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Video-assisted Thoracoscopic Surgery
WHAT YOU SHOULD KNOW:
Video-assisted thoracoscopic surgery (VATS) is surgery to look at your lung with a scope. A scope is a long tube with a camera on the end. VATS is usually done to diagnose or treat conditions of the lungs and pleura (thin lining covering the lungs). These conditions include infections, cancer, and too much air or fluid in the chest cavity.
CARE AGREEMENT:You have the right to help plan your care. Learn about your health condition and how it may be treated. Discuss treatment options with your caregivers to decide what care you want to receive. You always have the right to refuse treatment.
You may bleed more than expected or get an infection. Your ribs or nerves may be damaged during surgery. You may have shoulder pain after surgery. Your heart may beat fast or with an irregular rhythm. You may develop pneumonia or respiratory failure. This can be life-threatening. Without surgery, your symptoms may get worse. Your caregiver may not be able to find the cause of your condition.
WHILE YOU ARE HERE:
Before your surgery:
- Informed consent is a legal document that explains the tests, treatments, or procedures that you may need. Informed consent means you understand what will be done and can make decisions about what you want. You give your permission when you sign the consent form. You can have someone sign this form for you if you are not able to sign it. You have the right to understand your medical care in words you know. Before you sign the consent form, understand the risks and benefits of what will be done. Make sure all your questions are answered.
- An IV is a small tube placed in your vein that is used to give you medicine or liquids.
- General anesthesia will keep you asleep and free from pain during surgery. Anesthesia may be given through your IV. You may instead breathe it in through a mask or a tube placed down your throat. The tube may cause you to have a sore throat when you wake up.
During your surgery:
Two or 3 small incisions will be made between your ribs. Your surgeon will insert a scope and other small instruments through these incisions. Your lung will be deflated (air removed) to show the inside of your chest. Your surgeon may remove a sample of tissue or a mass from your lung. He may also remove a portion of the lung if needed. A chest tube will be placed to drain extra fluid and air from around your lung. This will help your lung fill with air. Your chest tube will be removed once your lung is fully inflated and all extra air or fluid is removed. Your incisions will be closed with stitches or medical glue.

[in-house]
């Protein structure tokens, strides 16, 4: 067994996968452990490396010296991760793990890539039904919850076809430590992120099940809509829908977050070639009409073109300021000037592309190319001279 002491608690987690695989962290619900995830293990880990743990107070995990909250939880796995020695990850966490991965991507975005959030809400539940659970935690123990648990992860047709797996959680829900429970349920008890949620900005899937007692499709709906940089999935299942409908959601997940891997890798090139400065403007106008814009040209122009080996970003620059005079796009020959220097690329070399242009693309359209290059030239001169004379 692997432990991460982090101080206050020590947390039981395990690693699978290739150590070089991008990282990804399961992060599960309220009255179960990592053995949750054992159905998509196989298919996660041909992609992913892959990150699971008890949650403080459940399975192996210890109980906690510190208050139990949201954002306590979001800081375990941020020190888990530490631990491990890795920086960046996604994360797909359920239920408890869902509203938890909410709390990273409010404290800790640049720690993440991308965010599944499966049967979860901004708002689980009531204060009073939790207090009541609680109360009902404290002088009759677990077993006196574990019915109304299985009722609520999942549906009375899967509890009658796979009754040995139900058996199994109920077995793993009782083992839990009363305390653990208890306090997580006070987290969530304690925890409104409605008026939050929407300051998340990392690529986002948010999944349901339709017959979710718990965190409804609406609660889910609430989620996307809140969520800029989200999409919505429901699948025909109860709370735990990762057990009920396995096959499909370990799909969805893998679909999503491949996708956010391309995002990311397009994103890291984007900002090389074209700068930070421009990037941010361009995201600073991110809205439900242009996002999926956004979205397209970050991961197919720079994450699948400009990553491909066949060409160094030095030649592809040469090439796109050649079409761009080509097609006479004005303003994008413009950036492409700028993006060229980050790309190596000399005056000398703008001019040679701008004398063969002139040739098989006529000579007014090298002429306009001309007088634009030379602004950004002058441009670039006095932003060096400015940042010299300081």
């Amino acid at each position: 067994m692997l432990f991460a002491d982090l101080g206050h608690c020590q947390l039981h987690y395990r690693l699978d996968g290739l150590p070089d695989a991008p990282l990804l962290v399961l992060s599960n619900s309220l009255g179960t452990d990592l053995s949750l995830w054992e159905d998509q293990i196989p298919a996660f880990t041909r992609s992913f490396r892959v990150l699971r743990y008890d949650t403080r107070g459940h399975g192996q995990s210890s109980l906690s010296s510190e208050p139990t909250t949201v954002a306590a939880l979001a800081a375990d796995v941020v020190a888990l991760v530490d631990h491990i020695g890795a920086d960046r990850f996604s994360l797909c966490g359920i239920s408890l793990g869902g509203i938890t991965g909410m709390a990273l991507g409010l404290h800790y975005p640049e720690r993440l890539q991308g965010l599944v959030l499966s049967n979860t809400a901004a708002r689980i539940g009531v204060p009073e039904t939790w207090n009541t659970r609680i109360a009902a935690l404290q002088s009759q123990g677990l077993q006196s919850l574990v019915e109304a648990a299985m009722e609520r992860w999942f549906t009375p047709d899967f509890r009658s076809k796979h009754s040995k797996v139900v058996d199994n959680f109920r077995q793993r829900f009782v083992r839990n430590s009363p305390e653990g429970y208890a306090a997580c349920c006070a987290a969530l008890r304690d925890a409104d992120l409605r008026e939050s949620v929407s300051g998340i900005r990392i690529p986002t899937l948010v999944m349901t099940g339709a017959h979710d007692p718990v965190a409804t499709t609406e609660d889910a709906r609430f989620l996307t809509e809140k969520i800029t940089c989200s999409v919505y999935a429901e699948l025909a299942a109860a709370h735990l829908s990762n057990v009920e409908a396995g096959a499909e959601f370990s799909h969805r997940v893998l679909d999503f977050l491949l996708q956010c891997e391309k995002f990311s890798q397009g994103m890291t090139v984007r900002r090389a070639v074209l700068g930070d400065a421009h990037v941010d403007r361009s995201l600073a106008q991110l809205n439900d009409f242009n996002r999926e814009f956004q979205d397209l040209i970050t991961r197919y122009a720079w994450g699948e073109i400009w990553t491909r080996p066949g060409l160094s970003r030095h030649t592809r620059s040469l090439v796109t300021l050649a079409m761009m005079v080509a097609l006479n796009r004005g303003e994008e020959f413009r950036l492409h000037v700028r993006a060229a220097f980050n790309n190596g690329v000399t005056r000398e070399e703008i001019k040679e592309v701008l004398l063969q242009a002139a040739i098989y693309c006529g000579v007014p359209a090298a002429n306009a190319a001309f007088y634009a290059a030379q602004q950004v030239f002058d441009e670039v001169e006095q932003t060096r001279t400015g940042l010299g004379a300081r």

After your surgery:
You will be taken to a room to rest until you are fully awake. Caregivers will monitor you closely for any problems. Do not get out of bed until your caregiver says it is okay. When your caregiver sees that you are okay, you will be taken to your hospital room.
- Extra oxygen may be needed if your blood oxygen level is lower than it should be. You may get oxygen through a mask placed over your nose and mouth or through small tubes placed in your nostrils. Ask your caregiver before you take off the mask or oxygen tubing.
- A chest tube removes air and extra fluid from around your lung. This lets your lung fill up with air when you breathe. The chest tube is attached to a container to collect the air or fluid. Call a caregiver right away if the tube comes apart from the container. Let the caregiver know if the tubing gets bent, twisted, or the tape comes loose.
- Deep breathing and coughing will decrease your risk for a lung infection. Take a deep breath and hold it for as long as you can. Let the air out and then cough strongly. Deep breaths help open your airway. You may be given an incentive spirometer to help you take deep breaths. Put the plastic piece in your mouth and take a slow, deep breath. Then let the air out and cough. Repeat these steps 10 times every hour.
- You may need to walk around the same day of surgery , or the day after. Movement will help prevent blood clots. You may also be given exercises to do in bed. Do not get out of bed on your own until your caregiver says you can. Talk to caregivers before you get up the first time. They may need to help you stand up safely. When you are able to get up on your own, sit or lie down right away if you feel weak or dizzy. Then press the call light button to let caregivers know you need help.
- Pain medicine may be given to decrease pain. Do not wait until the pain is severe before you ask for more medicine.
- Antibiotics help prevent infection caused by bacteria.
- Antinausea medicine helps calm your stomach and prevents vomiting.
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The above information is an educational aid only. It is not intended as medical advice for individual conditions or treatments. Talk to your doctor, nurse or pharmacist before following any medical regimen to see if it is safe and effective for you.